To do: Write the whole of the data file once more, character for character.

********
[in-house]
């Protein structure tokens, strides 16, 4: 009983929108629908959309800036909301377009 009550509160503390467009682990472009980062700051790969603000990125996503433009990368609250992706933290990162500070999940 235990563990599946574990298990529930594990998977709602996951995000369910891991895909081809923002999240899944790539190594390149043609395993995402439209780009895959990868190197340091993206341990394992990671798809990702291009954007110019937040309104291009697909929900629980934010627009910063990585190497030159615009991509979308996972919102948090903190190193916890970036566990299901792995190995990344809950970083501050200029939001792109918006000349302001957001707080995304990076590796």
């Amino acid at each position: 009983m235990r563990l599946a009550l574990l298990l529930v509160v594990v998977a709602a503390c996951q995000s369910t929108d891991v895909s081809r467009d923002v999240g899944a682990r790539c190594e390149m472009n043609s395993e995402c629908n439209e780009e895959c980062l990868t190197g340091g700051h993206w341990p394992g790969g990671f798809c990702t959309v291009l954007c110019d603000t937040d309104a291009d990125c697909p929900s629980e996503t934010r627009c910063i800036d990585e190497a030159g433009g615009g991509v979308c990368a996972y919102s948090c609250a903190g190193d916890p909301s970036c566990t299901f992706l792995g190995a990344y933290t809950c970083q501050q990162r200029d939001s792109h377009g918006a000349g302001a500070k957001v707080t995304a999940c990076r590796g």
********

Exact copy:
[in-house]
């Protein structure tokens, strides 16, 4: 009983929108629908959309800036909301377009 009550509160503390467009682990472009980062700051790969603000990125996503433009990368609250992706933290990162500070999940 235990563990599946574990298990529930594990998977709602996951995000369910891991895909081809923002999240899944790539190594390149043609395993995402439209780009895959990868190197340091993206341990394992990671798809990702291009954007110019937040309104291009697909929900629980934010627009910063990585190497030159615009991509979308996972919102948090903190190193916890970036566990299901792995190995990344809950970083501050200029939001792109918006000349302001957001707080995304990076590796």
């Amino acid at each position: 009983m235990r563990l599946a009550l574990l298990l529930v509160v594990v998977a709602a503390c996951q995000s369910t929108d891991v895909s081809r467009d923002v999240g899944a682990r790539c190594e390149m472009n043609s395993e995402c629908n439209e780009e895959c980062l990868t190197g340091g700051h993206w341990p394992g790969g990671f798809c990702t959309v291009l954007c110019d603000t937040d309104a291009d990125c697909p929900s629980e996503t934010r627009c910063i800036d990585e190497a030159g433009g615009g991509v979308c990368a996972y919102s948090c609250a903190g190193d916890p909301s970036c566990t299901f992706l792995g190995a990344y933290t809950c970083q501050q990162r200029d939001s792109h377009g918006a000349g302001a500070k957001v707080t995304a999940c990076r590796g």